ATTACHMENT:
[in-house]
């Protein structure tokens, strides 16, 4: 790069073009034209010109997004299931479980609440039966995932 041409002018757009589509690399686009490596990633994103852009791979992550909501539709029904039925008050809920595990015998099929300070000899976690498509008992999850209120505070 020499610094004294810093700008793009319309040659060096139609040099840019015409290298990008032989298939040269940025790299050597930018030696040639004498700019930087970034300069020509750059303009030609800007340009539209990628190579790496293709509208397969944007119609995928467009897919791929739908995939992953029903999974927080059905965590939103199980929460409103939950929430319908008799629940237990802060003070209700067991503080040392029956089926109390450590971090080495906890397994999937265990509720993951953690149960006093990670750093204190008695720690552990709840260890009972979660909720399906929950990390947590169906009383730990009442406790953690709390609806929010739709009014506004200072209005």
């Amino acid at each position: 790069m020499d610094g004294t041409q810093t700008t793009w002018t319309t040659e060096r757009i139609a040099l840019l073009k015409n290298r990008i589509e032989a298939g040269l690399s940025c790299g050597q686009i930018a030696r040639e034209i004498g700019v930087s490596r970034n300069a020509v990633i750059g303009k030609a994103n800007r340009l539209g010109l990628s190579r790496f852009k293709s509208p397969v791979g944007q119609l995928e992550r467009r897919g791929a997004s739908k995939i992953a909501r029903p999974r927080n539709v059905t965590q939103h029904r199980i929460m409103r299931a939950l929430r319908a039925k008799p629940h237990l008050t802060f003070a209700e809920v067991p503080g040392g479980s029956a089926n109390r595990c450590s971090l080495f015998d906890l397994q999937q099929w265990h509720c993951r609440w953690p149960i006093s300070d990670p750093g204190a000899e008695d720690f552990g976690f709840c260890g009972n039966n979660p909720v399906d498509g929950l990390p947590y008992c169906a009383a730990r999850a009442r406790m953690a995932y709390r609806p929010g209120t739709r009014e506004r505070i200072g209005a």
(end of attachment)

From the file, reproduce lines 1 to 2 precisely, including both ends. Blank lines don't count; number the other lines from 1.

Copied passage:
[in-house]
């Protein structure tokens, strides 16, 4: 790069073009034209010109997004299931479980609440039966995932 041409002018757009589509690399686009490596990633994103852009791979992550909501539709029904039925008050809920595990015998099929300070000899976690498509008992999850209120505070 020499610094004294810093700008793009319309040659060096139609040099840019015409290298990008032989298939040269940025790299050597930018030696040639004498700019930087970034300069020509750059303009030609800007340009539209990628190579790496293709509208397969944007119609995928467009897919791929739908995939992953029903999974927080059905965590939103199980929460409103939950929430319908008799629940237990802060003070209700067991503080040392029956089926109390450590971090080495906890397994999937265990509720993951953690149960006093990670750093204190008695720690552990709840260890009972979660909720399906929950990390947590169906009383730990009442406790953690709390609806929010739709009014506004200072209005």